Nikolai Khokhlov was a Soviet war hero and agent selected for a dangerous mission: kill a Russian dissident in Frankfurt, West Germany. Khokhlov went to Frankfurt as ordered, but his actions there shocked his superiors in Moscow, and opened a new chapter in the Cold War.

The question I am asked most frequently is what books I recommend for further reading on the topics I write about. There are a trove of fascinating true tales of espionage out there, and I want to share with you seven more books that are sure to hold your interest and take you down new paths.

A James Bond film wouldn’t be complete without a flashy sports car loaded with hidden weapons and gadgets. Although the real world of spycraft features very few high-speed car chases, there’s no question that espionage occasionally requires unique forms of transportation.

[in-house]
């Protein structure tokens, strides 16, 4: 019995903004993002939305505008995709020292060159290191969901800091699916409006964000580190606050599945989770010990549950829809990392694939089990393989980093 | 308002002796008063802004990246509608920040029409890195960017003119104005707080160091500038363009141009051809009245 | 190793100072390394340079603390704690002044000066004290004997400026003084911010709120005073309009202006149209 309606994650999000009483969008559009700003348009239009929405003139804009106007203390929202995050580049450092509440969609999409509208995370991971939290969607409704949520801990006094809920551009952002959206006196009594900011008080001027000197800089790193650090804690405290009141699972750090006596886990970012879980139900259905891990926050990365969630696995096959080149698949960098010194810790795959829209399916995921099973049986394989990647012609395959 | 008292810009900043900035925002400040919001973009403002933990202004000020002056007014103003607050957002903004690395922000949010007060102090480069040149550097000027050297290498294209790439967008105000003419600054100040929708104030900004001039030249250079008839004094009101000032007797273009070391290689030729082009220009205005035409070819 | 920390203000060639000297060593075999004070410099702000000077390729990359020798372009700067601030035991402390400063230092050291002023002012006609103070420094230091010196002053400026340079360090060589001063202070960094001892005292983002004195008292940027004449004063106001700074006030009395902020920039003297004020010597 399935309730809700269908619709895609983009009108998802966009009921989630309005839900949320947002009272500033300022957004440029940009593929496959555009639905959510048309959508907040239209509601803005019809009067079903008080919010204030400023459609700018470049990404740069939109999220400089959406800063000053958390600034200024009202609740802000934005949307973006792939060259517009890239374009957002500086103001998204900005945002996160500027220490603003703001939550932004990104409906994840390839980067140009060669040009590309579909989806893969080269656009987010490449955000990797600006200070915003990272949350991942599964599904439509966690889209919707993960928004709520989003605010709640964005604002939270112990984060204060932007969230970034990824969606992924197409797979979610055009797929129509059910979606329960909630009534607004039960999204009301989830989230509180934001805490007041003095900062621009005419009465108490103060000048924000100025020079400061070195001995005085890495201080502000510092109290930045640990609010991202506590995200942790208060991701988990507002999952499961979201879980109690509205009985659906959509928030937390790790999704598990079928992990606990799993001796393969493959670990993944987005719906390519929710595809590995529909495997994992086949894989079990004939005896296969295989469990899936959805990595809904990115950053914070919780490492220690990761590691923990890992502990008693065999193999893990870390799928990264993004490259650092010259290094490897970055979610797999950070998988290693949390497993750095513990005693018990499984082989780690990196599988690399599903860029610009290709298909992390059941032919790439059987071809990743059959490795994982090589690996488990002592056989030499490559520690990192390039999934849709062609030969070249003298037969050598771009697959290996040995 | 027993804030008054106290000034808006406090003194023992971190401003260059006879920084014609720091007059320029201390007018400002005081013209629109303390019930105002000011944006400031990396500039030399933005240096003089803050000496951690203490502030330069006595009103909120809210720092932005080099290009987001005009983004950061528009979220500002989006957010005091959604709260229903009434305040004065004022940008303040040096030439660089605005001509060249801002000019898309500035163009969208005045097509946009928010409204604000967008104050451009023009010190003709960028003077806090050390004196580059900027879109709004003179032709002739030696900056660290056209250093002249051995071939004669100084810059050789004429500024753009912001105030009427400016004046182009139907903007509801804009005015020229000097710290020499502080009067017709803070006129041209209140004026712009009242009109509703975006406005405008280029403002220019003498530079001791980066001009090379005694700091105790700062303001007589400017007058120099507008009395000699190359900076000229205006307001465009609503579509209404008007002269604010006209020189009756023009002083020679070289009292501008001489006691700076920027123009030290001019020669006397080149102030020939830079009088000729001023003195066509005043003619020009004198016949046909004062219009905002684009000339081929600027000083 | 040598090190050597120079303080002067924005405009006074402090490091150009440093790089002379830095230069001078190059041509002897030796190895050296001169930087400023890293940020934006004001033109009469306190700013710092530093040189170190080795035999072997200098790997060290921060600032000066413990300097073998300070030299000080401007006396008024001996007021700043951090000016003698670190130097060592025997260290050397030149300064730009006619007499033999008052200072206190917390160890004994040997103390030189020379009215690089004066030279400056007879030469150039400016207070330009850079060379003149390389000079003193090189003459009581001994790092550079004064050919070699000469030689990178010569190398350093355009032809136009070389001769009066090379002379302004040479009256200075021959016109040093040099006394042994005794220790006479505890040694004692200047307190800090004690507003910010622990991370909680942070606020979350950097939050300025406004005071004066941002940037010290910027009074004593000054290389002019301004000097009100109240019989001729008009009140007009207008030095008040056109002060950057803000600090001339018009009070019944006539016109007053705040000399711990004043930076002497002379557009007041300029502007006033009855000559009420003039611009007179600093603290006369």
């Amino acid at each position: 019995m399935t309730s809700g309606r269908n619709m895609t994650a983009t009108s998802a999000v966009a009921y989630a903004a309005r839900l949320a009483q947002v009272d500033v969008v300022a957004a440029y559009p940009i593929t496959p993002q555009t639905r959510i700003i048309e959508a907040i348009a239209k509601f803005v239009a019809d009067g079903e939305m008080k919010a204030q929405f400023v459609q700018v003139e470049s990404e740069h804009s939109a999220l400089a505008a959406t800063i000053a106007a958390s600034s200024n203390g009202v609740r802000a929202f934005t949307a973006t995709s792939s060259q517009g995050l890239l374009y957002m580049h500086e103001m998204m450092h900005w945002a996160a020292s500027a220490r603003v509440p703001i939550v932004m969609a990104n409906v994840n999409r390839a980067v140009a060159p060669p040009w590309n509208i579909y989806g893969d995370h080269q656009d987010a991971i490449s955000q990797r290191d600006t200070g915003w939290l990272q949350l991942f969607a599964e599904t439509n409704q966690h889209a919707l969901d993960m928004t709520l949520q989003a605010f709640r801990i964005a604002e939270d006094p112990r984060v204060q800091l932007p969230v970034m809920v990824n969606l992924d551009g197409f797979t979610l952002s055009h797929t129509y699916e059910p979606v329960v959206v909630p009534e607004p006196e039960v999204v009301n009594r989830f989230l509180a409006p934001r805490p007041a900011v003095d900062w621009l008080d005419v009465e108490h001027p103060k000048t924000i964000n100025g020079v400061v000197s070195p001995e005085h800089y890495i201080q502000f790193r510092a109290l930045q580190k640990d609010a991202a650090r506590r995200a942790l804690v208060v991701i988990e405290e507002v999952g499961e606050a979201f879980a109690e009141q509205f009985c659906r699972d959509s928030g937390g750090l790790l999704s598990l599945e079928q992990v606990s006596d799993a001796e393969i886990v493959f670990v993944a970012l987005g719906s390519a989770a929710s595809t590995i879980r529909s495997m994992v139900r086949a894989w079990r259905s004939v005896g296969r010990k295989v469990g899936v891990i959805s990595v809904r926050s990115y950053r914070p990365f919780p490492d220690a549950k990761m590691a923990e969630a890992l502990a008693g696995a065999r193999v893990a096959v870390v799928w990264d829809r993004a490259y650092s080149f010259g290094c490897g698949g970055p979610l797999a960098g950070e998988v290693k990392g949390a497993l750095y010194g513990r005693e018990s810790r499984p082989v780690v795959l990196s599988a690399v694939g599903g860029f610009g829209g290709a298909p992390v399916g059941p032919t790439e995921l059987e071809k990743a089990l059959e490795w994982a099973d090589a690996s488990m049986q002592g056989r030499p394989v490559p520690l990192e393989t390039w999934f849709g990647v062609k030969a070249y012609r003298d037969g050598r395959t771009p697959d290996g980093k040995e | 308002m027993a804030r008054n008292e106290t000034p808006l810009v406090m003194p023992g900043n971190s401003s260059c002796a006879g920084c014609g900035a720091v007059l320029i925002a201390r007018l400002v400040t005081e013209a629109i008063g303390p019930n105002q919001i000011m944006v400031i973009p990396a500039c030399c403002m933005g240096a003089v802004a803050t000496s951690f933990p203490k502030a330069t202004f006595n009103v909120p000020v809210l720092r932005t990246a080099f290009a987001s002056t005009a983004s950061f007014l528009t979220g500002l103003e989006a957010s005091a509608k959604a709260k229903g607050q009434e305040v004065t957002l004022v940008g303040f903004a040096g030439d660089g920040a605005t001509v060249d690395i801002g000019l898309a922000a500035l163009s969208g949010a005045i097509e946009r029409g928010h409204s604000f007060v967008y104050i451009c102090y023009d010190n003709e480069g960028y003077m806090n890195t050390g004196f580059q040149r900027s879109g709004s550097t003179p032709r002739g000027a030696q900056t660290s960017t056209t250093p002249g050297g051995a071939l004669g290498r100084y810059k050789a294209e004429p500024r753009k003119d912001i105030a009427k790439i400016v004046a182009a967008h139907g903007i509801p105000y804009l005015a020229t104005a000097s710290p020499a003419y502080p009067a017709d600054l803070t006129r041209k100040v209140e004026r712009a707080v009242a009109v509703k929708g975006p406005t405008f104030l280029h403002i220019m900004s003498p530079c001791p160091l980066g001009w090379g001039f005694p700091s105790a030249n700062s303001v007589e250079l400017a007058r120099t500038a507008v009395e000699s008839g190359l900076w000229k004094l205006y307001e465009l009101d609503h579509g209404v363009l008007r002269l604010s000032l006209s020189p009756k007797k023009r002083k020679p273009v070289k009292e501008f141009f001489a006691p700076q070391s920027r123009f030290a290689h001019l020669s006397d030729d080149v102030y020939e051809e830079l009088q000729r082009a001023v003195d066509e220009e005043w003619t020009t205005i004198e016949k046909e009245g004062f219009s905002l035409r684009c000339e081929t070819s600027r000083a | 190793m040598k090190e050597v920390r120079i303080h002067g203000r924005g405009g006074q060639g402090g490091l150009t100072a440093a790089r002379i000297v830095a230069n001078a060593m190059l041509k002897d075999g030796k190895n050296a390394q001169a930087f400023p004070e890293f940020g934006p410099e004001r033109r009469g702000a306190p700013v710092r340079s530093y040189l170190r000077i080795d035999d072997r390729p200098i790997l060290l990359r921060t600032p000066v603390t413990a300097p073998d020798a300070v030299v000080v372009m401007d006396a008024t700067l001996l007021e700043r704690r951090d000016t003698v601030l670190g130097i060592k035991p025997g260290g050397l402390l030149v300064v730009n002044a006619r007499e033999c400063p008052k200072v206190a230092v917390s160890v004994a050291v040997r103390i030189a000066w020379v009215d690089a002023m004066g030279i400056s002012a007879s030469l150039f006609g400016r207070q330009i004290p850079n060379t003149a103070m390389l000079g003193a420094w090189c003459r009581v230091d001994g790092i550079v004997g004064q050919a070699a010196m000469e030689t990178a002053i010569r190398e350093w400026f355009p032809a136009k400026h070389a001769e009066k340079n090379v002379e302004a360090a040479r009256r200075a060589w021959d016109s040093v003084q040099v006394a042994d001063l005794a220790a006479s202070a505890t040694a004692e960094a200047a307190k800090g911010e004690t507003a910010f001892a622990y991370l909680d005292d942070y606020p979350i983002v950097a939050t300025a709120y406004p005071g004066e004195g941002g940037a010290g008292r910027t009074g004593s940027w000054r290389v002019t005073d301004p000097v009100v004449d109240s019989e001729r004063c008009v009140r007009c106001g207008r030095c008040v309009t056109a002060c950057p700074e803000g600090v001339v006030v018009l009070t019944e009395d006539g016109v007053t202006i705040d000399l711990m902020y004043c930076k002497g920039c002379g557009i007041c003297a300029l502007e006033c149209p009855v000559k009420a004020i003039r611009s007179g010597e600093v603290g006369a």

Arguably the most famous Russian assassination-by-poisoning occurred on November 1st 2006, when Alexander Litvinenko, a former member of the Russian Federal Security Service (FSB) suddenly fell ill after a meeting in London with some of his old comrades.

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On September 7th, 1978, Georgi Markov was walking along a crowded sidewalk on the Waterloo Bridge over the River Thames. Suddenly feeling a sharp pain in his right thigh, he turned to see a man picking up an umbrella off the sidewalk. A taxi pulled up beside the stranger, who entered it and immediately departed the area.